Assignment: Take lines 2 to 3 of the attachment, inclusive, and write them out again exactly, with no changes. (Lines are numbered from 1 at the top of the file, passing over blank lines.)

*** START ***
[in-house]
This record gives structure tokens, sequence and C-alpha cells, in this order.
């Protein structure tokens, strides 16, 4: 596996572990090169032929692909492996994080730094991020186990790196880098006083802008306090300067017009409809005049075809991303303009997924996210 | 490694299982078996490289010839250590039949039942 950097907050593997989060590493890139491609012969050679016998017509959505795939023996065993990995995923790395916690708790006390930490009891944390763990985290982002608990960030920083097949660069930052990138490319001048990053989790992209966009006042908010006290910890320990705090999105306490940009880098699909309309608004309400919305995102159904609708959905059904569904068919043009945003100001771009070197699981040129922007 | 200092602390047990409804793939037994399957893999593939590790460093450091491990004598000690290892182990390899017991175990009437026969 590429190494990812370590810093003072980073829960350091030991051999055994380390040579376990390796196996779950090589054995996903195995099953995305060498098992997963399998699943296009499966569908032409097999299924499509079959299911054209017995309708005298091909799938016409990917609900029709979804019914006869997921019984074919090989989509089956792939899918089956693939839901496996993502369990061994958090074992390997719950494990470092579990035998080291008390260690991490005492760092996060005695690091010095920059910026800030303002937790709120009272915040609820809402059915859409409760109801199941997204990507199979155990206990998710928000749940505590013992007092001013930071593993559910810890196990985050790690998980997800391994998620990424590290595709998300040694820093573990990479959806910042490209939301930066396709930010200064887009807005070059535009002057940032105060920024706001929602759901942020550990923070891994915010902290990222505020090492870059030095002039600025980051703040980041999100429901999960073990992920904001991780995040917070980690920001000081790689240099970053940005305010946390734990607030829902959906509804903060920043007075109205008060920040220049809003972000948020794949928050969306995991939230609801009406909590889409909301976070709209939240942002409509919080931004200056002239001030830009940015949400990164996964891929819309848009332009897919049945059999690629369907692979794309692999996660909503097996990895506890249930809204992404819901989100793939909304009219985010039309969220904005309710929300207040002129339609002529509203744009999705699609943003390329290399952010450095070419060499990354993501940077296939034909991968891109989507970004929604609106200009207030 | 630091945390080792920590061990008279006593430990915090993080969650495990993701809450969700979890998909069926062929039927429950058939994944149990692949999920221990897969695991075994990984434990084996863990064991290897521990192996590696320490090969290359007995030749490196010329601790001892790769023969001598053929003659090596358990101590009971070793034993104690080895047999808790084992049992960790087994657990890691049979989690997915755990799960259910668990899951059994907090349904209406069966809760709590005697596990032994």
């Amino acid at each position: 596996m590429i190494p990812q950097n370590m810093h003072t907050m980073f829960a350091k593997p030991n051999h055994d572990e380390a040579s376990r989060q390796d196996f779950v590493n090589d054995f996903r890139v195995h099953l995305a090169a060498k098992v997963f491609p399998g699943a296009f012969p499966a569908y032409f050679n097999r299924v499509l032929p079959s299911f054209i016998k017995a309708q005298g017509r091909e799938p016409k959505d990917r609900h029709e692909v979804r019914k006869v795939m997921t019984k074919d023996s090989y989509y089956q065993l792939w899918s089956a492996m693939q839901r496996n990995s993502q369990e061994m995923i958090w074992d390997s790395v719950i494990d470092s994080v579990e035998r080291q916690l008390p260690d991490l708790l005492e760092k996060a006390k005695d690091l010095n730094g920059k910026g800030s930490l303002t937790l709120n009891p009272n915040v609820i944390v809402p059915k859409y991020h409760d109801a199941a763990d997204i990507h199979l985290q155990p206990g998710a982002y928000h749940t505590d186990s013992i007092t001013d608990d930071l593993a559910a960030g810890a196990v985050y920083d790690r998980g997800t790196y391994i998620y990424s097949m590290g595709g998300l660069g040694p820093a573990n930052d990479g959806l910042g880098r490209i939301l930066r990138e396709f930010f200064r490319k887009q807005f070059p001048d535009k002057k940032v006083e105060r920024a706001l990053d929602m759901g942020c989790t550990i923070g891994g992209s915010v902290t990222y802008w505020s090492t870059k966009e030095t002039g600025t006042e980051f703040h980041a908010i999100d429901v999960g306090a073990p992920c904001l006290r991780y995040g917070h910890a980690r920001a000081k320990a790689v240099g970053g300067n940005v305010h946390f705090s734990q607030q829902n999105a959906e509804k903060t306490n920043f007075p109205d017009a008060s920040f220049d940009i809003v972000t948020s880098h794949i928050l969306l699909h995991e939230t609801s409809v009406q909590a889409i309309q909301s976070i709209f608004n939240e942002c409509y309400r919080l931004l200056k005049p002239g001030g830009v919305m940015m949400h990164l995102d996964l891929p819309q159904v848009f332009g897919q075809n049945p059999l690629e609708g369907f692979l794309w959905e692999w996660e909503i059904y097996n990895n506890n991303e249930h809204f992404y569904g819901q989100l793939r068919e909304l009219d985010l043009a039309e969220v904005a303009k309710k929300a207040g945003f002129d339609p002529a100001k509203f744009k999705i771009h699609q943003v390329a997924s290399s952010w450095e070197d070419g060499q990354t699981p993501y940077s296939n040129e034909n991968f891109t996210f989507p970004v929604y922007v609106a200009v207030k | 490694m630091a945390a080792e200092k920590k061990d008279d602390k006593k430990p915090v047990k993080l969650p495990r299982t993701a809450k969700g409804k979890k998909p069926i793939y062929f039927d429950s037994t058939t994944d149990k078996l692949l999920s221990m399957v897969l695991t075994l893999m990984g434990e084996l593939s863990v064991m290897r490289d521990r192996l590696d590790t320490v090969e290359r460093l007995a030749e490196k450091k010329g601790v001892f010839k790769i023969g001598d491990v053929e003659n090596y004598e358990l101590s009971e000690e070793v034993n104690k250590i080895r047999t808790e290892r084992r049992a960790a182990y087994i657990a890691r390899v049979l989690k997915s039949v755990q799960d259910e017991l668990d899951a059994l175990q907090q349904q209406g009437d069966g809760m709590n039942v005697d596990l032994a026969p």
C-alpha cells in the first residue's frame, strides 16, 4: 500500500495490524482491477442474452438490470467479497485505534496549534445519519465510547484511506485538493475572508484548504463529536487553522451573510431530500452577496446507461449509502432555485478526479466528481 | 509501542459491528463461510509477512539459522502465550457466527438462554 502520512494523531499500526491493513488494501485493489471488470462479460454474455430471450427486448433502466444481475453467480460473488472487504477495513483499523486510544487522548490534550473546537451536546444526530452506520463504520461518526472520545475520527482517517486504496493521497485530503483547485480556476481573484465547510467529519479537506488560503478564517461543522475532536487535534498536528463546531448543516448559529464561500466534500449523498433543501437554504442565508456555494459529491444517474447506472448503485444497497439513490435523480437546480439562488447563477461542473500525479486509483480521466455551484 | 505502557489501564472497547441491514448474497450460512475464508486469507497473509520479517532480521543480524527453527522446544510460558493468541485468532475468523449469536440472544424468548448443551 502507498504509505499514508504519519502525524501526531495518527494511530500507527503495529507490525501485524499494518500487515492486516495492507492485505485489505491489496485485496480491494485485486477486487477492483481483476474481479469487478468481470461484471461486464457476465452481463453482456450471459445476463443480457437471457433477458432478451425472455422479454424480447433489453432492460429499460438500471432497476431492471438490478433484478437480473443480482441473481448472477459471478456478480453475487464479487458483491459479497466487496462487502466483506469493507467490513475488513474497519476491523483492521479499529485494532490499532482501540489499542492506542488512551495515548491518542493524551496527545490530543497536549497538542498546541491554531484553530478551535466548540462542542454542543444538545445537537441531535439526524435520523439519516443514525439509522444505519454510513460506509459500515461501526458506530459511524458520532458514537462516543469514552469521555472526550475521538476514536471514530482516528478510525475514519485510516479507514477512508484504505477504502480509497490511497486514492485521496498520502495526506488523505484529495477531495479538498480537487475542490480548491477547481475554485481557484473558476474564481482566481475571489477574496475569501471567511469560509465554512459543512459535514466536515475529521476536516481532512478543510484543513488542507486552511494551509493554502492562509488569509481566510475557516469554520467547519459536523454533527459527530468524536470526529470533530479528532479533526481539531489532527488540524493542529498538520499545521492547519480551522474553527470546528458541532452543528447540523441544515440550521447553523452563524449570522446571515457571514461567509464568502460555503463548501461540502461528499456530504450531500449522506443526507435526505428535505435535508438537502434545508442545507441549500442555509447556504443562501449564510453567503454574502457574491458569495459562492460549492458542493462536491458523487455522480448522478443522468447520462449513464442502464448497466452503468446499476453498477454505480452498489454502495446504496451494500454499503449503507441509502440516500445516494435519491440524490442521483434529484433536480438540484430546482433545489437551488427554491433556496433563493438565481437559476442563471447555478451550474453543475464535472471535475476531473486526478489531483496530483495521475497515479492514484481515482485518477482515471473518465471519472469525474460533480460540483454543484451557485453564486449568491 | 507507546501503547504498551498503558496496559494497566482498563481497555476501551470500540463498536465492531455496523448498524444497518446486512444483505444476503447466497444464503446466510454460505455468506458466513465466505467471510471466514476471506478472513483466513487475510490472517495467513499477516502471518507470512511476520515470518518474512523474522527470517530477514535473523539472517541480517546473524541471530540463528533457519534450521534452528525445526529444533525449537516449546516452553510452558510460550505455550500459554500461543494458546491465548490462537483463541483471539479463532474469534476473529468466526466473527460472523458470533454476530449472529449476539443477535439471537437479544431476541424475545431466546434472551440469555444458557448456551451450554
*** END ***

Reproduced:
This record gives structure tokens, sequence and C-alpha cells, in this order.
């Protein structure tokens, strides 16, 4: 596996572990090169032929692909492996994080730094991020186990790196880098006083802008306090300067017009409809005049075809991303303009997924996210 | 490694299982078996490289010839250590039949039942 950097907050593997989060590493890139491609012969050679016998017509959505795939023996065993990995995923790395916690708790006390930490009891944390763990985290982002608990960030920083097949660069930052990138490319001048990053989790992209966009006042908010006290910890320990705090999105306490940009880098699909309309608004309400919305995102159904609708959905059904569904068919043009945003100001771009070197699981040129922007 | 200092602390047990409804793939037994399957893999593939590790460093450091491990004598000690290892182990390899017991175990009437026969 590429190494990812370590810093003072980073829960350091030991051999055994380390040579376990390796196996779950090589054995996903195995099953995305060498098992997963399998699943296009499966569908032409097999299924499509079959299911054209017995309708005298091909799938016409990917609900029709979804019914006869997921019984074919090989989509089956792939899918089956693939839901496996993502369990061994958090074992390997719950494990470092579990035998080291008390260690991490005492760092996060005695690091010095920059910026800030303002937790709120009272915040609820809402059915859409409760109801199941997204990507199979155990206990998710928000749940505590013992007092001013930071593993559910810890196990985050790690998980997800391994998620990424590290595709998300040694820093573990990479959806910042490209939301930066396709930010200064887009807005070059535009002057940032105060920024706001929602759901942020550990923070891994915010902290990222505020090492870059030095002039600025980051703040980041999100429901999960073990992920904001991780995040917070980690920001000081790689240099970053940005305010946390734990607030829902959906509804903060920043007075109205008060920040220049809003972000948020794949928050969306995991939230609801009406909590889409909301976070709209939240942002409509919080931004200056002239001030830009940015949400990164996964891929819309848009332009897919049945059999690629369907692979794309692999996660909503097996990895506890249930809204992404819901989100793939909304009219985010039309969220904005309710929300207040002129339609002529509203744009999705699609943003390329290399952010450095070419060499990354993501940077296939034909991968891109989507970004929604609106200009207030 | 630091945390080792920590061990008279006593430990915090993080969650495990993701809450969700979890998909069926062929039927429950058939994944149990692949999920221990897969695991075994990984434990084996863990064991290897521990192996590696320490090969290359007995030749490196010329601790001892790769023969001598053929003659090596358990101590009971070793034993104690080895047999808790084992049992960790087994657990890691049979989690997915755990799960259910668990899951059994907090349904209406069966809760709590005697596990032994």